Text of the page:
Oral tradition dictates that the Muslim divine Pir Mian Mir of Lahore, at the request of the fifth Sikh Guru Arjan Dev, laid the temple’s foundation stone. However, there is no record supporting this, not even in the biographies of Pir. The recorded account says that Guru Arjun Dev laid the foundation in 1588. The Guru’s followers settled down in the neighborhood and a small town called Ramdaspur quickly came up, deriving its later name, Amritsar, from the holy tank that encircles the Hari Mandir, or the Darbar Sahib, now known as the Golden Temple. The flourishing town that grew around the temple during Guru Arjan Dev’s lifetime grew further in stature as the followers of Sikhism grew in number. Things moved fast. The first Sikh Maharaja, Ranjit Singh, made Amritsar his spiritual capital while Lahore was the temporal seat of his newly founded expanding kingdom. Ranjit Singh oversaw the temple’s further development, gilding the embossed plates, renewing the pietra dura and embellishing the interior with floral designed, mirrored ceilings.

The Golden Temple is an eclectic monument that has grown as much of people’s devotion as from the guild craftsmen’s skills. Generation after generation has lavished praise on the art and architecture of the golden temple and it is widely regarded as being amongst the most tastefully decorated shrines anywhere.As one descends into the temple (unlike most temples, here one actually descends as the structure is built below the level of the surrounding area), one is confronted by the stunningly beautiful sanctum sanctorum glimmering in the water of the holy tank that is flanked on all four sides by spotlessly clean marble walkways and pavements.The main structure rises from the center of the sacred pool and is approached by a long causeway. The 52-meter, square-based Hari Mandir stands on a square platform, its lower parts marble, and its upper portion fully covered with plates of gilded copper. In the interior, on the ground, the Guru Granth Sahib (holy book of the Sikhs) is placed under a jewel-studded canopy. On the first floor is a small pavilion called the Shish Mahal (mirror room). It is ornamented with pieces of mirrors inlaid in the ceiling and walls. Above is another smaller pavilion. Exquisite murals adorn the walls of the pavilions, but other than that, the emphasis is on simplicity.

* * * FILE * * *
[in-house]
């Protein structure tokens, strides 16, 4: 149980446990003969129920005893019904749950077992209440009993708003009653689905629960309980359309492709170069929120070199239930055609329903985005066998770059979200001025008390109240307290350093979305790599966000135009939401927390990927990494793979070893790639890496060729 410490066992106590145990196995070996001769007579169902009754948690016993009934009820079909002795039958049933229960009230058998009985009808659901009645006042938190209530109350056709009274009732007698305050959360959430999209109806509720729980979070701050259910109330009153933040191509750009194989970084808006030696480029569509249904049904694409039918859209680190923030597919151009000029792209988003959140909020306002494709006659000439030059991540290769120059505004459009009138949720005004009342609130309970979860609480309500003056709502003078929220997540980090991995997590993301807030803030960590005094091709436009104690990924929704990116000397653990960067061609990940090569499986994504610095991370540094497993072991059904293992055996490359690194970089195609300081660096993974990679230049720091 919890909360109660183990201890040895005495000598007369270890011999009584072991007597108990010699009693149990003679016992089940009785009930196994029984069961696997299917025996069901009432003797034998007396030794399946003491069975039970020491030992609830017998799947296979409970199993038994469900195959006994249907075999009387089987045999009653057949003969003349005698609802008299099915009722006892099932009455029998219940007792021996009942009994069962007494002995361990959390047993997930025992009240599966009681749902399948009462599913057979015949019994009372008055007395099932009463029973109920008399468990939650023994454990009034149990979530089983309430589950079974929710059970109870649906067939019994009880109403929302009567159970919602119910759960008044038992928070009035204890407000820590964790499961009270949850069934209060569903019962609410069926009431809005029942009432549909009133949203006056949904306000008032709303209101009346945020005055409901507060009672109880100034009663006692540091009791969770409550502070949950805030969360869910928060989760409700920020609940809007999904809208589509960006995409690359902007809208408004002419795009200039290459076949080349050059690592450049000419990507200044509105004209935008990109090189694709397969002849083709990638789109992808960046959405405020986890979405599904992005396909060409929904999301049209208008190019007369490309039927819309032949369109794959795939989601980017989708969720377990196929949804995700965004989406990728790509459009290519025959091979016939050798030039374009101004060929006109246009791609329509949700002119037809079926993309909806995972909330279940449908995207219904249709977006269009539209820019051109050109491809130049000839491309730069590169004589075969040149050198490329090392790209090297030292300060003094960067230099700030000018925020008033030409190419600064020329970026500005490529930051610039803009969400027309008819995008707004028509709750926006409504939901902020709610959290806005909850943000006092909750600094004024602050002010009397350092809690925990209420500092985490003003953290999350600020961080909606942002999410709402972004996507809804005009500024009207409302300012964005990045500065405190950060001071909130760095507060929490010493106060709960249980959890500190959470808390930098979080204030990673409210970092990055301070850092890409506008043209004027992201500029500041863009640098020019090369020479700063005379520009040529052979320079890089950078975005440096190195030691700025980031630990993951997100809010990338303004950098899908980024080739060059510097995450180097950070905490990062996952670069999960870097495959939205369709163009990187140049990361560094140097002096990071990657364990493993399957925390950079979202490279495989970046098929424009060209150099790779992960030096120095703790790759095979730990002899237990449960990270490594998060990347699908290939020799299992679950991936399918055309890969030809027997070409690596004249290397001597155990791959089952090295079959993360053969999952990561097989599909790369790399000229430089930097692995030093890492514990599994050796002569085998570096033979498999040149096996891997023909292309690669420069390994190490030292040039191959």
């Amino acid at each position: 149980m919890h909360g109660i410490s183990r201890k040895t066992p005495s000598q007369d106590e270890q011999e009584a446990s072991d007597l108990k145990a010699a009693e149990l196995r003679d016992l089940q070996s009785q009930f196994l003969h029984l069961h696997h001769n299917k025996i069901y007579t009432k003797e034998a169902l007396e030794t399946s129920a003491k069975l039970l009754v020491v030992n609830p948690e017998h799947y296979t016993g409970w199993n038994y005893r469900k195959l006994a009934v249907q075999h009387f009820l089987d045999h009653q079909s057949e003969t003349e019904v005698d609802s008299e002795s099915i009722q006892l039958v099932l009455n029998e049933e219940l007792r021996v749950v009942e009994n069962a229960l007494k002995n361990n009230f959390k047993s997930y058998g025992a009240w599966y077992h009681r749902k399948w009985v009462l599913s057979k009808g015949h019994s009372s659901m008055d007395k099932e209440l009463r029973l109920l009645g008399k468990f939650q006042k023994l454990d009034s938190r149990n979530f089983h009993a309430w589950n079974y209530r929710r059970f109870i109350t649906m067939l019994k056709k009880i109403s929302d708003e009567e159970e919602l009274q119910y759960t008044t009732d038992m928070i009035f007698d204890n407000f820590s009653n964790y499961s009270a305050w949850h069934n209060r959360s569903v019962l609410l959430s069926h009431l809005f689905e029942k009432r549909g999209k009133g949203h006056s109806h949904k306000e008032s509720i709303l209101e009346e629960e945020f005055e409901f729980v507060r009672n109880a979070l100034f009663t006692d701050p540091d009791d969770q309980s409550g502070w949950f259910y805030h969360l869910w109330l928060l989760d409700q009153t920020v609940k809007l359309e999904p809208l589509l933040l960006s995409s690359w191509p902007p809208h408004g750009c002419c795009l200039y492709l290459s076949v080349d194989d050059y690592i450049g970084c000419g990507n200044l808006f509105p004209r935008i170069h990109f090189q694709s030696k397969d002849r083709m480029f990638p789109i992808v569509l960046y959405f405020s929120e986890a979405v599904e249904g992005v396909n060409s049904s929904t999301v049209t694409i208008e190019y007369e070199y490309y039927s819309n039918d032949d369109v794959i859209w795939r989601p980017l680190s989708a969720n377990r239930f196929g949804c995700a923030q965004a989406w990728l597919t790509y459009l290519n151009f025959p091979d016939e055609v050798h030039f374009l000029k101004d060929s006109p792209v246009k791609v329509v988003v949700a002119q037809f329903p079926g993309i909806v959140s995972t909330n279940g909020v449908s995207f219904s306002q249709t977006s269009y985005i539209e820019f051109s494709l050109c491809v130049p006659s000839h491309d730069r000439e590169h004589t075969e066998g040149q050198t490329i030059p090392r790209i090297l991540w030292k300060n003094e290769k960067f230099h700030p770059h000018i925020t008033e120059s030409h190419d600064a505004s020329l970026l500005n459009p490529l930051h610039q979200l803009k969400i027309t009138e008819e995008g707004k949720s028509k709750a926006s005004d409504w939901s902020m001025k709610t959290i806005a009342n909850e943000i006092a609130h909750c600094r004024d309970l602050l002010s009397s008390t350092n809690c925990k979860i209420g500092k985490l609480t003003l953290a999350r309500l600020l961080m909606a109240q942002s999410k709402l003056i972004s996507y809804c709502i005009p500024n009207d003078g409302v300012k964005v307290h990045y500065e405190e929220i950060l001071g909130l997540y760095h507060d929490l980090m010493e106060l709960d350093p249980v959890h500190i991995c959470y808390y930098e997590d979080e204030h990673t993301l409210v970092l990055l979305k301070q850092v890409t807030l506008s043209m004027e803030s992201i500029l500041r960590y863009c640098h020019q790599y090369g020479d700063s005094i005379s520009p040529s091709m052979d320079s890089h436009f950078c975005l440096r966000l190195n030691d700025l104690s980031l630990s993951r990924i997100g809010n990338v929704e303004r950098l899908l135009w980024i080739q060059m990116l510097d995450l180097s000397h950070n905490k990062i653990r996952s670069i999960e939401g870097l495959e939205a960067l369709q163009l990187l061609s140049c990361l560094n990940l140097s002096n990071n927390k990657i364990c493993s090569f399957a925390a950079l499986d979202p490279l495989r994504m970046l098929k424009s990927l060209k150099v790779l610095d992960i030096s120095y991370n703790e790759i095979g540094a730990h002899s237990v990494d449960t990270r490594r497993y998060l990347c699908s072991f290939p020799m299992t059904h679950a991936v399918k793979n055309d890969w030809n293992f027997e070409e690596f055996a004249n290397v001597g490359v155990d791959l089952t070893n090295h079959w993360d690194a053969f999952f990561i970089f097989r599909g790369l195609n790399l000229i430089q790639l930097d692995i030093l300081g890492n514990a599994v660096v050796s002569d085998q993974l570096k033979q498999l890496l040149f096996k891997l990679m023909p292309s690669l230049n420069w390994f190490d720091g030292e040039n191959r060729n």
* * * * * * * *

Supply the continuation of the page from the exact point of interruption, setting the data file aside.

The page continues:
Situated at the other end of the causeway connected to the Harmandir Sahib is the Akal Takht. Literally, it means the eternal throne and its building opposite the temple has a significance. While the temple stands for the spiritual guidance, the Akal Takht symbolizes the dispensing of justice and temporal activities. During the day, the Guru Granth Sahib is kept in the temple and at night at the Akal Takht. Traditionally all Sikh warriors sought blessings here before going for war.As it has done for several centuries, the temple mirrors many images that are dear to the devout. One sees the beautiful golden dome shimmering in the water. One sees thousands of devotees praying and kneeling before the holy book. One sees them touch the holy water and pour it over their foreheads. One sees people streaming into the langar hall to partake of the common meal served lovingly to all. Forming a soothing and beautiful soundtrack to all these activities is the continuous kirtan (devotional) recitation that has provided solace to so many.

The Temple interior

The temple interior

The gnarled old Jubi Tree in the north west corner of the compound, is believed to possess special powers. It was planted 450 years ago, by the Golden Temple's first high priest, Baba Buddhaya. Guru-ka-Langar or the communal canteen, is towards the eastern entrance of the temple complex, and it provides free food to all visitors, regardless of colour, creed, caste or gender.

Pilgrims and visitors to the Golden Temple, must remove their shoes and cover their heads, before entering the temple premises. The best time to visit the temple is early in the morning, on weekdays, before it gets crowded.